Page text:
There are a number of serious wine collectors, trade buyers and journalists who have questioned why our Top 100 does not include any Bordeaux. One of them, W. Blake Gray, recently posted an entry at his Gray Report, commenting that we had “excluded” Bordeaux producers from the tasting.
Just to set the record straight, we have no intention of leaving out Bordeaux. On the other hand, we do not make exceptions in our tasting policies.
The Top 100 selections are based on quality and terroir expression, attributes we assess through blind panel tastings in our offices. Our main goal is to provide wine reviews for the trade and consumers. Our tastings work on other levels as well: as an educational opportunity for high-level trade, providing the opportunity for them to taste a range of new-release wines from one region blind; and as a marketing opportunity for producers, particularly those who feel confident in the perceived value their wines will demonstrate in a blind tasting.
We have designed our Top 100 selection to showcase the wineries that perform best in our tasting process. Since our process is blind, one-offs do occur, both on the high and low end. This is why we insist on a winery having at least three strong recommendations to be considered for the Top 100. It’s not a statistically relevant number, but it does weed out the strays.
The top châteaux of Bordeaux sell their wines before they are bottled. They do this through the en primeur system, asking journalists to participate in their sales efforts by measuring success based on barrel samples. All journalists know that a single barrel is not the final blend, and some single barrels can be sublime. Yet most journalists consider en primeur ratings as news, and so they score the unfinished wines.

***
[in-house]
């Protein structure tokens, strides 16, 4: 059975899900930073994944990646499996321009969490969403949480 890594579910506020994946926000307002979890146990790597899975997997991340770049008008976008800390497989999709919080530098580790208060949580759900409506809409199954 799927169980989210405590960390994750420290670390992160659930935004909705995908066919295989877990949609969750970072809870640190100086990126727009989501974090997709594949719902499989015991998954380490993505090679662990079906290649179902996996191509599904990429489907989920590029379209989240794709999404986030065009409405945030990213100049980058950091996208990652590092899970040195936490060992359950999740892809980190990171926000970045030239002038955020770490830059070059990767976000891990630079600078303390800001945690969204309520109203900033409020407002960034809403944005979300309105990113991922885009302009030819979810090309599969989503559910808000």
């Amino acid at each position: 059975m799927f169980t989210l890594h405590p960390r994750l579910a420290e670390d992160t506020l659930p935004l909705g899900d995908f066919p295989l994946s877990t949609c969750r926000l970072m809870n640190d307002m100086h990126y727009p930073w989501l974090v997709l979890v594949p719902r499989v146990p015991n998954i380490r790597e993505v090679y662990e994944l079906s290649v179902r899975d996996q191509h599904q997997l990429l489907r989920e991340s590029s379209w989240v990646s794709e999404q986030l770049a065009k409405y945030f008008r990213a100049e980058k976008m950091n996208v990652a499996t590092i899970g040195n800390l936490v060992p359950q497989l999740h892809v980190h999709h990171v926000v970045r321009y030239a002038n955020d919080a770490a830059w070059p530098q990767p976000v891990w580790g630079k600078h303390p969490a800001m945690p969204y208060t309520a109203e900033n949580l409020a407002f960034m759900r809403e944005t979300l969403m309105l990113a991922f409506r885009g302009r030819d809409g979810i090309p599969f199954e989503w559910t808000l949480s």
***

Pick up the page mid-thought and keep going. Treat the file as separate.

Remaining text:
We do not. Instead, we treat Bordeaux as we treat all other wines, tasting them on release, blind, in our offices. Perhaps as more and more people express interest in our Top 100, the Bordelais will as well. Personally, I love Bordeaux and have spent a significant amount of time developing a knowledge of the wines, tasting at the châteaux for background and at our offices for review.
When it comes to gathering Bordeaux for our panel tastings in New York, we focus our efforts on the top châteaux and other wines of interest to our readers. Together with wines submitted by importers, those tastings usually add up to about 250 to 300 bottlings. A comprehensive tasting would be significantly larger.
As Blake and I discussed at our event in San Francisco, many châteaux produce only one or two wines, though some do offer a wider range. We are now working on assembling 2009s, which, given its success en primeur, may be difficult to source. But if we can assemble a deep enough selection, perhaps we’ll find some Bordeaux producers to include in next year’s Top 100.
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